Burden, faith gave birth to Thanksgiving
Published 4:39 am Wednesday, November 27, 2002
By By Robert Blankenship - Managing Editor
As we sit around our tables this Thanksgiving and fill our bellies with turkey, it is important to remember that the holiday is about more than food and football. Thanksgiving offers all of us an opportunity to consider the things for which we should be grateful. For most us, that list is very long. While there is turmoil and injustice breeding around the globe, we can each look to our own lives and see that we have been blessed.
The holiday that we enjoy so much today was provided to us by people who possessed heavy burdens and faithful hearts.
Almost 400 years ago, a group of settlers voyaged across the sea and landed in what is now Masachusetts. Landing in November, the pilgrims faced a harsh winter and many died of starvation.
But, with spring came new hope. With help from the native Indians, the pilgrims planted crops and enjoyed a bountiful harvest in the fall.
To celebrate the harvest, the pilgrims declared a three-day feast to thank God and to celebrate their friendship with the Indians. Thanksgivings and similar events were held by people around the world to celebrate the harvest season. Similar services were held by Virginia settlers as early as 1607. However, the Plymouth Rock feast is considered the first Thanksgiving Festival.
In 1789, President George Washington declared the first "Day of Thanksgiving to God" under the nation's new constitution. Despite this early proclamation and others that followed, Thanksgiving was primarily observed at the state level.
Many give credit for the annual national Thanksgiving Day to Sarah Joseph Hale, editor of Godey's Lady's Book. She promoted the idea of Thanksgiving for 30 years, addressing the issue with several presidents during that time. It was Abraham Lincoln who answered her call in 1863 by proclaiming the last Thursday of November as a national Day of Thansgiving.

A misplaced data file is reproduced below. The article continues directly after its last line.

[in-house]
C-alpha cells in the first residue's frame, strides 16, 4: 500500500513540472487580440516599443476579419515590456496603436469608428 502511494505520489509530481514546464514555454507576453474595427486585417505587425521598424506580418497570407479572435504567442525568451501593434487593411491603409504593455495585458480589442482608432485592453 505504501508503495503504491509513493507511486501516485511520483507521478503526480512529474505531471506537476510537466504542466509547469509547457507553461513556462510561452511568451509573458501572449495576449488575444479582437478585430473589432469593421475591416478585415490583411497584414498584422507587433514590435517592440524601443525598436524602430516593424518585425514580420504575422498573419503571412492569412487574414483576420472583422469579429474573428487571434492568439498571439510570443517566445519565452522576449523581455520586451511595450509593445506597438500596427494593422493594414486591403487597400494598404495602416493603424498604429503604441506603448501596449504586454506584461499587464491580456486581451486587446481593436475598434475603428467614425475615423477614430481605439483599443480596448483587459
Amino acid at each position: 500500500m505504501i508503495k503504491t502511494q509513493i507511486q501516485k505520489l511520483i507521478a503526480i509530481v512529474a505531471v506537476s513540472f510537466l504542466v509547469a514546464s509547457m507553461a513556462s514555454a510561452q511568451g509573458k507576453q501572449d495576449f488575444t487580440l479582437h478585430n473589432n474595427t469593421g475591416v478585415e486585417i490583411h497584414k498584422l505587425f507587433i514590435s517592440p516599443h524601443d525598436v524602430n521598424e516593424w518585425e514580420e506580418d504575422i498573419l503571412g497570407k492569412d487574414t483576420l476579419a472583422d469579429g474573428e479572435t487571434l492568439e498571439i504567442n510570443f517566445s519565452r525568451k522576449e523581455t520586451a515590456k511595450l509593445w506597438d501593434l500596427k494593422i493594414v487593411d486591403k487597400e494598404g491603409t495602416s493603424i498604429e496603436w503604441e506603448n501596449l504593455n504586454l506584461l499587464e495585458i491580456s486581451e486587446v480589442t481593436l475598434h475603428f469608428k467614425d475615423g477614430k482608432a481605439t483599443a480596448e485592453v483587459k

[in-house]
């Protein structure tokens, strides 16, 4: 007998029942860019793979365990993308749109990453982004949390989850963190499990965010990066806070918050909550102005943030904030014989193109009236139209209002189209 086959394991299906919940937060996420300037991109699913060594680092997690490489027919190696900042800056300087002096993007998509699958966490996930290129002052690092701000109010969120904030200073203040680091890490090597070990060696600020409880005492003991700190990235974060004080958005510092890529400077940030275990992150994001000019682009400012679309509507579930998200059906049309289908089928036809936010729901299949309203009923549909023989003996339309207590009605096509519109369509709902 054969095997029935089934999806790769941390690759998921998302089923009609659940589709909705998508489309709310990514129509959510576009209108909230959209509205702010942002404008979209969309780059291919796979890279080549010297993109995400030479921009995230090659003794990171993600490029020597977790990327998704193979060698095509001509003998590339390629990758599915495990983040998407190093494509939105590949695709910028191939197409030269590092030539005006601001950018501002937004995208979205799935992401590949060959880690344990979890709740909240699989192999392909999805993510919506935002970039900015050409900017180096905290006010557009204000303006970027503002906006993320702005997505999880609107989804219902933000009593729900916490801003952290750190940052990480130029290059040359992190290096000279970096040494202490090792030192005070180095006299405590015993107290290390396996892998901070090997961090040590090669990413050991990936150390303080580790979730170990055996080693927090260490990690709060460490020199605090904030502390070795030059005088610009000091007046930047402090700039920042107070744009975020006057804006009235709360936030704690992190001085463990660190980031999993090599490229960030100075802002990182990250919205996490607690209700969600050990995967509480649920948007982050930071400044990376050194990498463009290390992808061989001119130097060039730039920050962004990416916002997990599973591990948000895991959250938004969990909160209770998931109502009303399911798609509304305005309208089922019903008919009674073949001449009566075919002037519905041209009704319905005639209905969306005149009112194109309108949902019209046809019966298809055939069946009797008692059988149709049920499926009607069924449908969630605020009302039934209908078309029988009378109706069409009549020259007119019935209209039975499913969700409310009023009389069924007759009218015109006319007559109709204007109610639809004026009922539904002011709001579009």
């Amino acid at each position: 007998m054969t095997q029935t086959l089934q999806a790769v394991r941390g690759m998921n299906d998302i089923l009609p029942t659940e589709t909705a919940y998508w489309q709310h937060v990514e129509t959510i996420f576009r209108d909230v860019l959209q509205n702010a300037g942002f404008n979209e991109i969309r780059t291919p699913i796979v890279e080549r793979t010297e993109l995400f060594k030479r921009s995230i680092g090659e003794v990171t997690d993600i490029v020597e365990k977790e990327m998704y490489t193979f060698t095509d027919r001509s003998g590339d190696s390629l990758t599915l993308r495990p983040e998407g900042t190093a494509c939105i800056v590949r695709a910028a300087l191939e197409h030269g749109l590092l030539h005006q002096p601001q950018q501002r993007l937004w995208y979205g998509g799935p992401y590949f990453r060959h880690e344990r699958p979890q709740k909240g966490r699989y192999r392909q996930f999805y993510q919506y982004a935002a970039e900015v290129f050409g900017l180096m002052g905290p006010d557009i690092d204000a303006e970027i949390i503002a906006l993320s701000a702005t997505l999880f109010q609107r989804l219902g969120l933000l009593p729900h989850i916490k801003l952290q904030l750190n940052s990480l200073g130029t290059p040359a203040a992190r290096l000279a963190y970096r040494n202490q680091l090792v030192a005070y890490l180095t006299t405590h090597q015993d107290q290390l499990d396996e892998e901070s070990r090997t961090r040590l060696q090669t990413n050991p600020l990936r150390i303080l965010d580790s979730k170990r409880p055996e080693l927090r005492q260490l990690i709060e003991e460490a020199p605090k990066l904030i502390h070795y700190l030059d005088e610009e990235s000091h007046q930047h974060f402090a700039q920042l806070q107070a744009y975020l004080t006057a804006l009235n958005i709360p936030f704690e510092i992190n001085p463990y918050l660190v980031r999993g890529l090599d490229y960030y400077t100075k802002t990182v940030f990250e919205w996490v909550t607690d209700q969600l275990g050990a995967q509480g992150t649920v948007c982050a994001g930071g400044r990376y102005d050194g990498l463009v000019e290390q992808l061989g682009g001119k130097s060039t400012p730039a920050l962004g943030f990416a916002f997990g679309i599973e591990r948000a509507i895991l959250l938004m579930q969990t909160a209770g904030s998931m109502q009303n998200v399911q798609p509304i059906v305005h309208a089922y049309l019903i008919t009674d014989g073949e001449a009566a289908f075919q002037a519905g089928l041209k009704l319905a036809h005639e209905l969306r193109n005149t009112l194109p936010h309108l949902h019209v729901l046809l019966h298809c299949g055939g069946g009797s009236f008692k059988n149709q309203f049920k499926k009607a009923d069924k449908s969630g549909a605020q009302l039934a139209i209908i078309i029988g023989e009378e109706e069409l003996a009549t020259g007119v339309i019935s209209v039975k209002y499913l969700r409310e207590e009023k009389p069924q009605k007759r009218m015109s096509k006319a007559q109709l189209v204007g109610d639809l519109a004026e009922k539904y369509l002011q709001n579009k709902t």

What is most interesting about Lincoln's proclamation is the timing in which it occurs within his own life. It was the same year that 60,000 Americans died in the Battle of Gettysburg. In November, he presented his Gettysburg Address. It was recorded that he later said to a friend: "When I left Springfield (to be president) I asked the people to pray for me. I was not a Christian. When I buried my son, the severest trial of my life, I was not a Christian. But when I went to Gettysburg and saw the graves of our soldiers, I then and there consecrated myself to Christ." It was with this new-found faith that Lincoln established our tradition of Thanksgiving.
Over the next 75 years presidents followed Lincoln's precedent. Then, in 1941, Congress permanently established the final Thursday of each November as a national holiday.
The faith and dedication of the pilgrims and the burden of our leaders are embedded into the Thanksgiving holiday. Despite their trials, they knew they had much to be grateful for.
For me and my wife, we don't have to think hard about the things we are grateful for this year. We can just look back five months ago to the birth of our son and be thankful that he is now a part of our lives.
As you prepare for your Thanksgiving celebration take a look around. You will likely see many things to be thankful for.